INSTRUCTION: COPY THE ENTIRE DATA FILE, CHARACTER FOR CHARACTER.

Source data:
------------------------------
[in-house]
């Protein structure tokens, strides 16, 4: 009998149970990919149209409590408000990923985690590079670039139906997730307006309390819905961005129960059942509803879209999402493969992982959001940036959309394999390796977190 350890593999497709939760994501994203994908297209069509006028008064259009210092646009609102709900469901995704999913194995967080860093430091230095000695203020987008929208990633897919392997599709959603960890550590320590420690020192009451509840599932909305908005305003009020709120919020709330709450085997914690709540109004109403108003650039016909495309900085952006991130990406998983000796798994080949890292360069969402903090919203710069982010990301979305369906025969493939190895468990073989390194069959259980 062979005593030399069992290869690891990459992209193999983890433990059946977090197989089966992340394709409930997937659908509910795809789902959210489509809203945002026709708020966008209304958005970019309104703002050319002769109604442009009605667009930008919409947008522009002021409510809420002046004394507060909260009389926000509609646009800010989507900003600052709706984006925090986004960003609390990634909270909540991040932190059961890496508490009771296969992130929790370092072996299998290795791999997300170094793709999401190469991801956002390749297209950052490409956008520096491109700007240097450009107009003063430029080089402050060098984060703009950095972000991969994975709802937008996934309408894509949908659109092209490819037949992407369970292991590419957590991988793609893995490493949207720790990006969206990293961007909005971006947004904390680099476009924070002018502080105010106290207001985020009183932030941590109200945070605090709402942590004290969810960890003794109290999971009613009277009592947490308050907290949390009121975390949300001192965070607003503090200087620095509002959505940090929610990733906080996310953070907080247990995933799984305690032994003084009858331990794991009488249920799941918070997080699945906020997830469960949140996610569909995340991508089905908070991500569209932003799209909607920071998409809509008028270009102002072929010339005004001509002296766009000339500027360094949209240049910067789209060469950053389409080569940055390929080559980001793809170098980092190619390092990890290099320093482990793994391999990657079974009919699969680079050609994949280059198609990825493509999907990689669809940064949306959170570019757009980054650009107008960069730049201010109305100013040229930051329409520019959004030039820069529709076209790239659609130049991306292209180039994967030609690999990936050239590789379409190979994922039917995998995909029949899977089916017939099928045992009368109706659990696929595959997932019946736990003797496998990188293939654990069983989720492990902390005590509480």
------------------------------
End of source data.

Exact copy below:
[in-house]
């Protein structure tokens, strides 16, 4: 009998149970990919149209409590408000990923985690590079670039139906997730307006309390819905961005129960059942509803879209999402493969992982959001940036959309394999390796977190 350890593999497709939760994501994203994908297209069509006028008064259009210092646009609102709900469901995704999913194995967080860093430091230095000695203020987008929208990633897919392997599709959603960890550590320590420690020192009451509840599932909305908005305003009020709120919020709330709450085997914690709540109004109403108003650039016909495309900085952006991130990406998983000796798994080949890292360069969402903090919203710069982010990301979305369906025969493939190895468990073989390194069959259980 062979005593030399069992290869690891990459992209193999983890433990059946977090197989089966992340394709409930997937659908509910795809789902959210489509809203945002026709708020966008209304958005970019309104703002050319002769109604442009009605667009930008919409947008522009002021409510809420002046004394507060909260009389926000509609646009800010989507900003600052709706984006925090986004960003609390990634909270909540991040932190059961890496508490009771296969992130929790370092072996299998290795791999997300170094793709999401190469991801956002390749297209950052490409956008520096491109700007240097450009107009003063430029080089402050060098984060703009950095972000991969994975709802937008996934309408894509949908659109092209490819037949992407369970292991590419957590991988793609893995490493949207720790990006969206990293961007909005971006947004904390680099476009924070002018502080105010106290207001985020009183932030941590109200945070605090709402942590004290969810960890003794109290999971009613009277009592947490308050907290949390009121975390949300001192965070607003503090200087620095509002959505940090929610990733906080996310953070907080247990995933799984305690032994003084009858331990794991009488249920799941918070997080699945906020997830469960949140996610569909995340991508089905908070991500569209932003799209909607920071998409809509008028270009102002072929010339005004001509002296766009000339500027360094949209240049910067789209060469950053389409080569940055390929080559980001793809170098980092190619390092990890290099320093482990793994391999990657079974009919699969680079050609994949280059198609990825493509999907990689669809940064949306959170570019757009980054650009107008960069730049201010109305100013040229930051329409520019959004030039820069529709076209790239659609130049991306292209180039994967030609690999990936050239590789379409190979994922039917995998995909029949899977089916017939099928045992009368109706659990696929595959997932019946736990003797496998990188293939654990069983989720492990902390005590509480």